worth it unless the situation is desperate, besides the safety risk of possibly
losing concentration, you’re also reducing the enjoyment of driving a Tesla.
When cooling the amount of energy the HVAC consumes depends
on a couple of factors; how low a temperature the HVAC is set too, the interior
and outside air temperature and often lastly but often overlooked; how long the
car has been sitting in the full sun before switching on the HVAC, a
significant part of the heat absorbed by the cars bodywork will transfer
through to the interior adding to the task of cooling the inside air.
How to get the best range while still using the HVAC cooling.
Try and park the car under shade before departure, this could save 10-15kms of range over a 350km trip.
Pre cool the interior whilst the car is still charging, on AC charging this may reduce the charge speed but getting extra distance covered is more important than the few extra minutes it may take.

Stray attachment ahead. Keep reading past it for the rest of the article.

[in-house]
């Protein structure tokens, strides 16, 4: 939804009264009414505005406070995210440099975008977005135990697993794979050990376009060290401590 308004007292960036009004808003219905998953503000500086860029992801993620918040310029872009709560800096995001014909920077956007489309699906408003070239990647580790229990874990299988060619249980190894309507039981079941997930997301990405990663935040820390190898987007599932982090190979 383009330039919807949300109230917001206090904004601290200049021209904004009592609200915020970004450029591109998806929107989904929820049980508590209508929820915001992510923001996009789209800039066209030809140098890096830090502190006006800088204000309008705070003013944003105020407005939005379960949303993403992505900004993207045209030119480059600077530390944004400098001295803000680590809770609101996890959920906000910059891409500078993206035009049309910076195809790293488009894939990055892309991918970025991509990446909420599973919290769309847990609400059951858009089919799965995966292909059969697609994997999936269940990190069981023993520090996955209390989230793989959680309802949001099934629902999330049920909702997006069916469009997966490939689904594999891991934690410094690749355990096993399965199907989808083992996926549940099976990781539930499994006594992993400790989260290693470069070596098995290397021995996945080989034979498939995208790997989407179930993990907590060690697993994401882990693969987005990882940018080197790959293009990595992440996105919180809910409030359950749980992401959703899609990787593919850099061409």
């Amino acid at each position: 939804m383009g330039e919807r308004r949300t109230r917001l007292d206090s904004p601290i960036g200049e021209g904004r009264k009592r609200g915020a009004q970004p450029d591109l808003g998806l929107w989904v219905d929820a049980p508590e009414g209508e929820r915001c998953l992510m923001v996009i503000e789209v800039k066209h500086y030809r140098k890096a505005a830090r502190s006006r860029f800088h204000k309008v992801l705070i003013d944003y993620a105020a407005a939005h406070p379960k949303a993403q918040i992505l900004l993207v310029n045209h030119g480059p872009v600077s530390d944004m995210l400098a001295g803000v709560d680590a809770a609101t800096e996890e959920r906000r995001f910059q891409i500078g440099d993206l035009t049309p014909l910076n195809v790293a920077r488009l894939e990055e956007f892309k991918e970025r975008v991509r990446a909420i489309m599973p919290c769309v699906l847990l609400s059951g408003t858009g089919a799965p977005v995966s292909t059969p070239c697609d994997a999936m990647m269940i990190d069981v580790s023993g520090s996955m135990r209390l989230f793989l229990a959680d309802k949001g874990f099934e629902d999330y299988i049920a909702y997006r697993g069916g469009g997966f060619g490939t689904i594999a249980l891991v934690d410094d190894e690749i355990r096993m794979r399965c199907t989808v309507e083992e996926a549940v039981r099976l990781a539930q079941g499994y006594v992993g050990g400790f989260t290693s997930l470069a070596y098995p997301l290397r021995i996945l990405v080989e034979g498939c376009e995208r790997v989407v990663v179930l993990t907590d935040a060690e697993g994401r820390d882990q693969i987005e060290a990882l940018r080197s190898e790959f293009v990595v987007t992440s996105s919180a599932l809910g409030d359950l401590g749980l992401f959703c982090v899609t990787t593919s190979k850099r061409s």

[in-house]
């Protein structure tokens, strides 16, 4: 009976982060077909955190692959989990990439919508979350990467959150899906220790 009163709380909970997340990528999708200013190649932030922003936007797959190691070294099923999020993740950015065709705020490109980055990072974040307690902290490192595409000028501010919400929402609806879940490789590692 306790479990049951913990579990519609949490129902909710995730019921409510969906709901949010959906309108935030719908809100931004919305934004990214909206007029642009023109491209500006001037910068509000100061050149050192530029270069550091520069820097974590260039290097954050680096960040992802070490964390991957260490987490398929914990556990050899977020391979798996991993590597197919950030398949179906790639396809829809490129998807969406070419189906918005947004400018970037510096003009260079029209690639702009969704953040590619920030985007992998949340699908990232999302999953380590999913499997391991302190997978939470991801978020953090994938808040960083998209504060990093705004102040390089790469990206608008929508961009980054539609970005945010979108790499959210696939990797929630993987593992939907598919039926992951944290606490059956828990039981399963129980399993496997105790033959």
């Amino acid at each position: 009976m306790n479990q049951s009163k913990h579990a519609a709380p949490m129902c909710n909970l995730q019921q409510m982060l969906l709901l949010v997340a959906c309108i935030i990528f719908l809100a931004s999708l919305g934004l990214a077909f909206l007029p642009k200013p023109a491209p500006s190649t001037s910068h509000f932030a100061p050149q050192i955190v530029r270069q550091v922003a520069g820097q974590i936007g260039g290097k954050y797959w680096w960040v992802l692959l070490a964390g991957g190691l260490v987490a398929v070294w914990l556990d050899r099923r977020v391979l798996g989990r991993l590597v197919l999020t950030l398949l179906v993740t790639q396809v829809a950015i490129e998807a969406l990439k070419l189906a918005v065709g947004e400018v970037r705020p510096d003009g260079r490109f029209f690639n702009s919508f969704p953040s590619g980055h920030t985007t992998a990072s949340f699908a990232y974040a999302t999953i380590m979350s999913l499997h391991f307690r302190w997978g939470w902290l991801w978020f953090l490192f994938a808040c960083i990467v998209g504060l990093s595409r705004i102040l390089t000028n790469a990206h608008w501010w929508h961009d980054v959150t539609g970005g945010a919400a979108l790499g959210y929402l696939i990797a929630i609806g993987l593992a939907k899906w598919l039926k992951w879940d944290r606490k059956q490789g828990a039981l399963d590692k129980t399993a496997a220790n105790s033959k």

Set the thermostat higher, you may enjoy being spoilt with a 20C interior around the city but 23C over a long drive is better than no cooling at all.
Drop 5kmh- If the choice is drive at 100kmh with no HVAC cooling or 95kmh with cooling the 95kmh journey is going to be far more enjoyable, besides driving at 95kmh only makes the 350km trip 11 minutes slower.
Over the long term as DC fast chargers are installed in WA
country areas reducing most trips to below 250kms the above advice will no
longer be applicable, but in the meantime stay cool and enjoy that car.
On occasions you’ll plug into a destination charger that
doesn’t appear to work, a small number of these public chargers are becoming
unreliable mostly due to the cable getting mistreated, to add some confusion
the same charger will not work for one car and then work first time for the
following car on the same day, the Williams Woolshed destination charger is a